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Why It Took 50 Years for the Harlem Cultural Festival to Get Its Cinematic Due

Questlove's acclaimed documentary Summer of Soul will open the Oak Cliff Film Festival on Thursday at the Texas Theatre.
By Todd Jorgenson |
Searchlight Pictures

It was the summer of Woodstock, when a single weekend filled with musical legends and 400,000 counterculture revelers turned a New York dairy farm into a pop-culture nirvana.

A few weeks earlier in 1969, just 100 miles to the southeast, the Harlem Cultural Festival drew almost as many fans, plus genre-spanning performers ranging from Stevie Wonder to B.B. King to Nina Simone, yet it remained in relative obscurity for decades.

More than a half-century later, the festival finally receives the cinematic spotlight with Summer of Soul, which marks the documentary debut of Ahmir “Questlove” Thompson, the Roots drummer and frontman who wasn’t born until two years afterward.

The cinematic tribute will screen on Thursday at the Texas Theatre, during the opening night of the Oak Cliff Film Festival. It will open in theaters and begin streaming online on July 2.

“This film has really brought out an awareness and confidence that I never knew I had. Everything that I do creatively is behind a shield — behind a drum set, behind my band, behind [Roots vocalist] Black Thought, behind Jimmy [Fallon], behind turntables,” Thompson said. “There’s always a barrier, and that’s how I thought I liked it. This was a game-changer for me.”

Thompson said his first exposure to the Harlem festival came in 1997, when the Roots were performing in Tokyo. A translator knew his affinity for soul music, and showed him two minutes of a performance by Sly and the Family Stone. He didn’t learn the specifics of the footage until 20 years later.

“I just assumed that all festivals during the 1960s were from Europe, because America really didn’t have that culture yet,” he said.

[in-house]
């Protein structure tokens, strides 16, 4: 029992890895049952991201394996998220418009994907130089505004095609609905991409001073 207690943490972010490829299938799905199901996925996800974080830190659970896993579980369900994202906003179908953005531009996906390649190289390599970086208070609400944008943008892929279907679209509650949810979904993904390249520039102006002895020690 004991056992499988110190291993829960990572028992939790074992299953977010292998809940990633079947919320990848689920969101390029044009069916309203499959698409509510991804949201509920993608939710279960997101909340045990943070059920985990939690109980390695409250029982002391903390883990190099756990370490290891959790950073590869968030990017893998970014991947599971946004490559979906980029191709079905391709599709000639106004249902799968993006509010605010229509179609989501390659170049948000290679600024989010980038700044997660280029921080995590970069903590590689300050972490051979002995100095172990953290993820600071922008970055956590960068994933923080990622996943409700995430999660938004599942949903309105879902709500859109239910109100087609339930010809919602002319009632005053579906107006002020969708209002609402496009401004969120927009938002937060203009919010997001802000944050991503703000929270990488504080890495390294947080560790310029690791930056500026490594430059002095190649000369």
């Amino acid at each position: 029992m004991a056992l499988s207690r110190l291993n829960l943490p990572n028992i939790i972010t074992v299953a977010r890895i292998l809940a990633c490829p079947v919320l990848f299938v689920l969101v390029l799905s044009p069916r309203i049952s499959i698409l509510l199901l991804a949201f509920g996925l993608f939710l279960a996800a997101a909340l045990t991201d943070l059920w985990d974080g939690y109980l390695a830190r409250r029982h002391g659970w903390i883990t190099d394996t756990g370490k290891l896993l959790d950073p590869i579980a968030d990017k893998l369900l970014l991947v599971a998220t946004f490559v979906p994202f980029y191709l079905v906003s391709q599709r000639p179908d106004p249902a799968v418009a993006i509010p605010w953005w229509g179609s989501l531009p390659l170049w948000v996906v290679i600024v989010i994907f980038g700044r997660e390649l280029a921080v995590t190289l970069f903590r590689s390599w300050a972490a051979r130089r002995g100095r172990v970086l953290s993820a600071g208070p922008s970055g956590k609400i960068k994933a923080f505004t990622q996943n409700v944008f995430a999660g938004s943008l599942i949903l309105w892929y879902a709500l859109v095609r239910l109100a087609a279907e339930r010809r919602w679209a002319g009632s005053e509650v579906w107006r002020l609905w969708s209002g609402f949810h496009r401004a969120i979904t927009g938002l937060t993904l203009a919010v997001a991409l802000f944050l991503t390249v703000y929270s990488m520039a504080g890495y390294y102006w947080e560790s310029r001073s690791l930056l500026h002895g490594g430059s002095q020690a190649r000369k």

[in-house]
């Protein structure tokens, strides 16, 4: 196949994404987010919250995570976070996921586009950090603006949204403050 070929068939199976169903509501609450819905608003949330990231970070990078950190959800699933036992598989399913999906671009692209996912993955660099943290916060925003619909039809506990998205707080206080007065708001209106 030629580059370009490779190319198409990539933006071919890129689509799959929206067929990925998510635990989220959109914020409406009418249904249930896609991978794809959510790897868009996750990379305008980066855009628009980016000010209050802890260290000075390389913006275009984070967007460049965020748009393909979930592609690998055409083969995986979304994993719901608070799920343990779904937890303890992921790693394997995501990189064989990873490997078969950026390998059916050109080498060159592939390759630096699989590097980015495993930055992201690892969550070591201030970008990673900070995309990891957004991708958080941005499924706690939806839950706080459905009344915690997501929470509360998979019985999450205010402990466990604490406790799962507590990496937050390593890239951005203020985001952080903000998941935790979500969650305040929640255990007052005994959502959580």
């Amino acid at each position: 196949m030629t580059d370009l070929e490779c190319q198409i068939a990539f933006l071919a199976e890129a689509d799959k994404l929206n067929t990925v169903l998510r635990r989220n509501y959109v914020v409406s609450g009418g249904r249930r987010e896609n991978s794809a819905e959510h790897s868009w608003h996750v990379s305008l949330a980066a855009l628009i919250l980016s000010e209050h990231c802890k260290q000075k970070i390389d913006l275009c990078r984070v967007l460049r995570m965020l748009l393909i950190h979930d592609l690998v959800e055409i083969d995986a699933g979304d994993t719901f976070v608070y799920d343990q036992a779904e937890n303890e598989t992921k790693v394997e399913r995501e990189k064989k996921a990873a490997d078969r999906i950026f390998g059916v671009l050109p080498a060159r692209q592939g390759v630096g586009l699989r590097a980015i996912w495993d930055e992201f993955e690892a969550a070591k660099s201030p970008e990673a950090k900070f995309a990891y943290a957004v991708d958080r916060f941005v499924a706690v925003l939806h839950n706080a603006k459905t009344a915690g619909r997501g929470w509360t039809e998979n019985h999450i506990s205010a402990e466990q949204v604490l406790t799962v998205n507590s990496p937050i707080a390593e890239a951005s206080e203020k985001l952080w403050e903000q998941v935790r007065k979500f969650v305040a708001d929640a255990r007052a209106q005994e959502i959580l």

The festival, which took place over the course of several weekends in Manhattan’s Mount Morris Park, was filmed by producer Hal Tulchin, although that footage remained largely unseen until now.

Thompson’s task became editing more than 40 hours of archival video down to feature length. He admits his first rough cut ran more than 3.5 hours.

“For five months, I just kept it on a 24-hour loop, no matter where I was. If anything gave me goosebumps, then I took a note of it. And if there were 30 things that gave me goosebumps, then we had a foundation,” Thompson said. “We had to do maybe 2 percent adjustment on the audio. It sounded perfect.”

He wanted to maintain a balance between musical styles — soul, gospel, jazz, even salsa. Highlights include Wonder’s drum solo, a powerful duet featuring Mahalia Jackson and Mavis Staples, and electrifying sets from King, Simone, and the Fifth Dimension, among others.

It wasn’t until late in the process that Thompson decided to intersperse the concert snippets with present-day interviews with the artists and attendees. One of them is cultural entrepreneur Musa Jackson, who was 5 years old at the time yet retained vivid memories of the occasion.

“Once we showed him the footage, the tears started welling. He didn’t know if he remembered it or if anyone believed him,” Thompson said. “The emotional component of the film was something I wasn’t prepared for.”

Although it never got the notoriety it deserved for decades, the event became influential behind the scenes as a forerunner to other celebrations of Black music and culture, such as the Broccoli Festival, Rolling Loud, and others. That list includes the Roots Picnic each year in Thompson’s native Philadelphia.

Thompson said the experience making Summer of Soul galvanized him. He’s already working on another documentary about Sly Stone, with other artistic ventures to follow chronicling the vital legacy of Black creatives.

“This is a step forward. This isn’t the only story out there. This isn’t the only footage that’s laying around out there unscathed. Maybe this film can be a sea change for these stories to finally get out. It’s important to our history,” he said. “I didn’t come into this wanting to be a director. I believe that creativity is transferable. This is not my last rodeo with telling our stories. If anything, I’m more obsessed than ever to make sure that history is correct, so we don’t forget these artists.”

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